WASHINGTON, D.C. – The Justice Department today filed a civil injunction suit seeking to bar Frank Eugene Ellena, of Kamiah, Idaho, from marketing alleged tax scams involving sham trusts and corporations. The civil complaint, filed in the U.S. District Court for the District of Idaho, alleges that Ellena, conducting business as Celtic International Paralegal and Financial Services, falsely advises customers that they can use a so-called “corporation sole” or “pure trust” scheme to remove themselves from the federal tax system and avoid paying federal income taxes entirely. The complaint also seeks an order directing Ellena to provide the government with a list of his customers’ names, mailing and e-mail addresses, and telephone and Social Security numbers.
Promoters of sham trusts often falsely promise a variety of benefits, such as the reduction of income subject to tax, deductions for personal expenses paid by the trust and reduction of gift or estate taxes. Corporation sole promoters often claim falsely that an individual who forms a corporation sole is entitled to exemption from federal income taxes as a tax exempt religious organization. More information regarding trust misuse may be found on the IRS website at http://www.irs.gov/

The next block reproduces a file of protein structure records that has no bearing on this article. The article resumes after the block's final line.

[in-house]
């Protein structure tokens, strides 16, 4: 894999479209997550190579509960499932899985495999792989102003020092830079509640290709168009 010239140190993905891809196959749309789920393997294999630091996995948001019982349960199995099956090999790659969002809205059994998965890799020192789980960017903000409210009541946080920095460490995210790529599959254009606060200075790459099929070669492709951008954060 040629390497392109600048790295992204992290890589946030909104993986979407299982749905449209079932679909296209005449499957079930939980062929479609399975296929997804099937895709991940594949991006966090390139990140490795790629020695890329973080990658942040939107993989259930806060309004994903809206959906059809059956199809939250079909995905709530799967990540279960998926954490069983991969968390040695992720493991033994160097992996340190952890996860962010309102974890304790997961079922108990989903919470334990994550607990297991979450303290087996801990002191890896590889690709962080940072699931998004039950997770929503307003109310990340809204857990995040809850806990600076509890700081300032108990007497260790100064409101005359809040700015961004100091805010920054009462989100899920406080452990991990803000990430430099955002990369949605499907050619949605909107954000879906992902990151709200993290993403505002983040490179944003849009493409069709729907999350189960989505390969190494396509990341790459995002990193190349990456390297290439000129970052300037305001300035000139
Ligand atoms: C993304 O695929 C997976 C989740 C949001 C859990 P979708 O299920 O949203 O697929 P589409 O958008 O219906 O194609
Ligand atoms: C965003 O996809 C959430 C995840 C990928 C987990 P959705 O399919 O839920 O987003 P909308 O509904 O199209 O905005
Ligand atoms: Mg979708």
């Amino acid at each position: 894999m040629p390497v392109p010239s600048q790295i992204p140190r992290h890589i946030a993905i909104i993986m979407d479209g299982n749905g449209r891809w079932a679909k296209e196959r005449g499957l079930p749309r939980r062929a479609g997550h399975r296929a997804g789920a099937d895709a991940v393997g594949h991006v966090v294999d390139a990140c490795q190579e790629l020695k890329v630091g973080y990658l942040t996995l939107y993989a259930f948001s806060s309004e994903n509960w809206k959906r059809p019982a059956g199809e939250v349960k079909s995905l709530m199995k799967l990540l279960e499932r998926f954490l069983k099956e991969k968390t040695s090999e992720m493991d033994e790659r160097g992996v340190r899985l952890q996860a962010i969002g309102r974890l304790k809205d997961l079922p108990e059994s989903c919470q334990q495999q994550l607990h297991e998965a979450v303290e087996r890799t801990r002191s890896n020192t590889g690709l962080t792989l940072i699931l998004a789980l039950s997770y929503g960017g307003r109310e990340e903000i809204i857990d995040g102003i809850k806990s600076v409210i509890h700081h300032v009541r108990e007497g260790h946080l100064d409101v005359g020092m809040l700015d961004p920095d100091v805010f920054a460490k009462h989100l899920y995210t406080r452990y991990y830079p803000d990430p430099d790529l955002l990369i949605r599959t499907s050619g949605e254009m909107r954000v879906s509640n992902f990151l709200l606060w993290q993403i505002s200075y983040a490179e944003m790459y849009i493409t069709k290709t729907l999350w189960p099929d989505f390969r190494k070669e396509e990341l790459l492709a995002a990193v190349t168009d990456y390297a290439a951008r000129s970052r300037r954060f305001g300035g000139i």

The Department has sought or obtained injunctions against the following corporation sole promoters since January 1, 2005:
Rita I. Johnson of Gig Harbor, WA – http://www.usdoj.gov/tax/txdv05669.htm;
Nancy E. Lloyd of Greenbsoro, NC – http://www.usdoj.gov/tax/txdv05657.htm;
James Kent Lansing of Rockledge, FL – http://www.usdoj.gov/tax/txdv05614.htm;
John and Candace Sinclair of Kirkland, WA – http://www.usdoj.gov/tax/txdv05405.htm; and
Joseph O. Saladino of Palmdale, CA – http://www.usdoj.gov/tax/txdv05030.htm.
According to the suit, Ellena falsely claims to be a “legal counsel” and advises customers to move their assets into a corporation sole, which Ellena falsely claims is automatically tax-exempt. Ellena also allegedly falsely advises customers that they can operate their businesses tax free by using a corporation sole or trust that he creates, while at the same time concealing their income and assets from the IRS. The complaint further states that through the materials he provides, Ellena instructs customers to impede IRS investigations by demanding that IRS agents fill out a “Public Servant Questionnaire.” According to the complaint, Ellena charges amounts ranging from $2,500 to $3,250 to participate in the tax-fraud scheme. The complaint says that the IRS has identified over 400 persons who have bought the program.
This injunction suit is part of an effort to stop the promotion of tax-fraud scams. Since 2001, the Justice Department has sought and obtained injunctions against more than 160 tax scam promoters and preparers of false or fraudulent returns. More information about these cases is available at http://www.usdoj.gov/tax/taxpress2006.htm. More information about the Tax Division is available at http://www.usdoj.gov/tax/index.html.